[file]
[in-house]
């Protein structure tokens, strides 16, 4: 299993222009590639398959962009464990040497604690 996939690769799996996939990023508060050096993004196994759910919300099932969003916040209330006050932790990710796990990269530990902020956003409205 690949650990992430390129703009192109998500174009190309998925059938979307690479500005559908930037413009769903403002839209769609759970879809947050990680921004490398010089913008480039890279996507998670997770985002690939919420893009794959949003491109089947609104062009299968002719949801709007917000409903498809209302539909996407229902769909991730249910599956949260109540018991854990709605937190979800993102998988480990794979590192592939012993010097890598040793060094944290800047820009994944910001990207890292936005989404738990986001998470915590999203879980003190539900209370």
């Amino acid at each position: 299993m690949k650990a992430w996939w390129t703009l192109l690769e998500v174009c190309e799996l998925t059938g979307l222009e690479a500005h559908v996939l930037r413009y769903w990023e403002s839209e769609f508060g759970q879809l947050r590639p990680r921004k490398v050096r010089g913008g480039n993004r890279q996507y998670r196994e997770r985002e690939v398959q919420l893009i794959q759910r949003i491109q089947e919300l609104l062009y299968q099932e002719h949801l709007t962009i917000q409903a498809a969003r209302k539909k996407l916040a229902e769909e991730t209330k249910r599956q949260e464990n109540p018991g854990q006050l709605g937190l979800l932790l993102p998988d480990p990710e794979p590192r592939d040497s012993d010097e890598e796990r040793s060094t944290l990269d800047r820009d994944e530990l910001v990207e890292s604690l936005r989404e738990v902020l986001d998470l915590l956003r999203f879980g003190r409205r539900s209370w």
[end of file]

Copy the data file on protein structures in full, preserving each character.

[in-house]
């Protein structure tokens, strides 16, 4: 299993222009590639398959962009464990040497604690 996939690769799996996939990023508060050096993004196994759910919300099932969003916040209330006050932790990710796990990269530990902020956003409205 690949650990992430390129703009192109998500174009190309998925059938979307690479500005559908930037413009769903403002839209769609759970879809947050990680921004490398010089913008480039890279996507998670997770985002690939919420893009794959949003491109089947609104062009299968002719949801709007917000409903498809209302539909996407229902769909991730249910599956949260109540018991854990709605937190979800993102998988480990794979590192592939012993010097890598040793060094944290800047820009994944910001990207890292936005989404738990986001998470915590999203879980003190539900209370």
């Amino acid at each position: 299993m690949k650990a992430w996939w390129t703009l192109l690769e998500v174009c190309e799996l998925t059938g979307l222009e690479a500005h559908v996939l930037r413009y769903w990023e403002s839209e769609f508060g759970q879809l947050r590639p990680r921004k490398v050096r010089g913008g480039n993004r890279q996507y998670r196994e997770r985002e690939v398959q919420l893009i794959q759910r949003i491109q089947e919300l609104l062009y299968q099932e002719h949801l709007t962009i917000q409903a498809a969003r209302k539909k996407l916040a229902e769909e991730t209330k249910r599956q949260e464990n109540p018991g854990q006050l709605g937190l979800l932790l993102p998988d480990p990710e794979p590192r592939d040497s012993d010097e890598e796990r040793s060094t944290l990269d800047r820009d994944e530990l910001v990207e890292s604690l936005r989404e738990v902020l986001d998470l915590l956003r999203f879980g003190r409205r539900s209370w």